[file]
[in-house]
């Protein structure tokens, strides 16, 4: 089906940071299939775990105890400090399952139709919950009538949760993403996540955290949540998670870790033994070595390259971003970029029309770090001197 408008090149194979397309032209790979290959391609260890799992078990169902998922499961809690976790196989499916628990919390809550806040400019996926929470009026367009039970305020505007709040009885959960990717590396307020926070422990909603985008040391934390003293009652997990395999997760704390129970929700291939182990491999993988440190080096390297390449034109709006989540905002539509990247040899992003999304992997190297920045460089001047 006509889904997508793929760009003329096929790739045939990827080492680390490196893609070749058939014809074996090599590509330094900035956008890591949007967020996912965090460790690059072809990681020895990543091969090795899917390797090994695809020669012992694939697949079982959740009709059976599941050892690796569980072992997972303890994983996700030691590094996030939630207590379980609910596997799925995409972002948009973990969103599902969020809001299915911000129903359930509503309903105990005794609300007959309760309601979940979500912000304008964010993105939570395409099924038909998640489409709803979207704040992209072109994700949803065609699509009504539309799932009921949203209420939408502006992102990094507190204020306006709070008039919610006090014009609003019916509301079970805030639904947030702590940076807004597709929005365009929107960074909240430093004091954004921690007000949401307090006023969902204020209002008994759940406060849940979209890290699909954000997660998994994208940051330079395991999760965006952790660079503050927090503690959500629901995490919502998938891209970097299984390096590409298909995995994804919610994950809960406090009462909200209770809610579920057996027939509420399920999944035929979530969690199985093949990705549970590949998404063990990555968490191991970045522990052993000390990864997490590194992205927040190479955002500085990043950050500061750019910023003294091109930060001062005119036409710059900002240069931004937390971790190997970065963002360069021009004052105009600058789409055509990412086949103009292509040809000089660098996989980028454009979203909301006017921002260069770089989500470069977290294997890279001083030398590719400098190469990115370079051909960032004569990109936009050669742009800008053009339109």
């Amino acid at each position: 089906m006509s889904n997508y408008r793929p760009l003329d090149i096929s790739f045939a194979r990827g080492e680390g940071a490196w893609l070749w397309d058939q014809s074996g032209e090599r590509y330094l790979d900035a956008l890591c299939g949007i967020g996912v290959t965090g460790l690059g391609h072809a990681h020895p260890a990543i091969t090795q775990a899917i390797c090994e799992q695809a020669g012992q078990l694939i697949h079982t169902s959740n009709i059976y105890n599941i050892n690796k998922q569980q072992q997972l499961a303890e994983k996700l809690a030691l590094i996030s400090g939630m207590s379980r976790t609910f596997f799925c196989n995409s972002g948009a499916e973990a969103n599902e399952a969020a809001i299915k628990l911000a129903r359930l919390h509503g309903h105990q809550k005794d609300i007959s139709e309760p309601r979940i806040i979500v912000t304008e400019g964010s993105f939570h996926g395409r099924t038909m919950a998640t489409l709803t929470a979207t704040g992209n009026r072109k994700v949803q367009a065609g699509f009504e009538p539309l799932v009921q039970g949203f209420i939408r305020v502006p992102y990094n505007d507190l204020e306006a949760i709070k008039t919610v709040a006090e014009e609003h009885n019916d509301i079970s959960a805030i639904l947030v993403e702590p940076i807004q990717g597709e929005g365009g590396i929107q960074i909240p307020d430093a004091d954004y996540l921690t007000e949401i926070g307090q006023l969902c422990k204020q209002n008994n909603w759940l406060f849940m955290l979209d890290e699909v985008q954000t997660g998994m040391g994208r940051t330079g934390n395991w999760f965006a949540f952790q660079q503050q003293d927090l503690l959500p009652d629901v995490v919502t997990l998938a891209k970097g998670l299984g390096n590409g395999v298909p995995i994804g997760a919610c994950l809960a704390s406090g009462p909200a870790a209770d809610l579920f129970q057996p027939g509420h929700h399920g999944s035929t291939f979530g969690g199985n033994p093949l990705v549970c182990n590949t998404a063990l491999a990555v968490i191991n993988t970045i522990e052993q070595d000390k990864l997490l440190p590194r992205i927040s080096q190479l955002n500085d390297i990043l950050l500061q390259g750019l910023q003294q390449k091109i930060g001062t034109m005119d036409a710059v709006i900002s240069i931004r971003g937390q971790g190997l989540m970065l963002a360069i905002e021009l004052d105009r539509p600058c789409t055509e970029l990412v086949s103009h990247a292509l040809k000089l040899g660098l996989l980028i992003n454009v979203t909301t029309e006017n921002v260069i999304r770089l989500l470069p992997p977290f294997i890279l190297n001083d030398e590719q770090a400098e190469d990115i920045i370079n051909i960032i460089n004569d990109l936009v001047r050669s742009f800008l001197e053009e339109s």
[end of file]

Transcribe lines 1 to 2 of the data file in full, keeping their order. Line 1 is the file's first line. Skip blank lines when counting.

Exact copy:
[in-house]
């Protein structure tokens, strides 16, 4: 089906940071299939775990105890400090399952139709919950009538949760993403996540955290949540998670870790033994070595390259971003970029029309770090001197 408008090149194979397309032209790979290959391609260890799992078990169902998922499961809690976790196989499916628990919390809550806040400019996926929470009026367009039970305020505007709040009885959960990717590396307020926070422990909603985008040391934390003293009652997990395999997760704390129970929700291939182990491999993988440190080096390297390449034109709006989540905002539509990247040899992003999304992997190297920045460089001047 006509889904997508793929760009003329096929790739045939990827080492680390490196893609070749058939014809074996090599590509330094900035956008890591949007967020996912965090460790690059072809990681020895990543091969090795899917390797090994695809020669012992694939697949079982959740009709059976599941050892690796569980072992997972303890994983996700030691590094996030939630207590379980609910596997799925995409972002948009973990969103599902969020809001299915911000129903359930509503309903105990005794609300007959309760309601979940979500912000304008964010993105939570395409099924038909998640489409709803979207704040992209072109994700949803065609699509009504539309799932009921949203209420939408502006992102990094507190204020306006709070008039919610006090014009609003019916509301079970805030639904947030702590940076807004597709929005365009929107960074909240430093004091954004921690007000949401307090006023969902204020209002008994759940406060849940979209890290699909954000997660998994994208940051330079395991999760965006952790660079503050927090503690959500629901995490919502998938891209970097299984390096590409298909995995994804919610994950809960406090009462909200209770809610579920057996027939509420399920999944035929979530969690199985093949990705549970590949998404063990990555968490191991970045522990052993000390990864997490590194992205927040190479955002500085990043950050500061750019910023003294091109930060001062005119036409710059900002240069931004937390971790190997970065963002360069021009004052105009600058789409055509990412086949103009292509040809000089660098996989980028454009979203909301006017921002260069770089989500470069977290294997890279001083030398590719400098190469990115370079051909960032004569990109936009050669742009800008053009339109």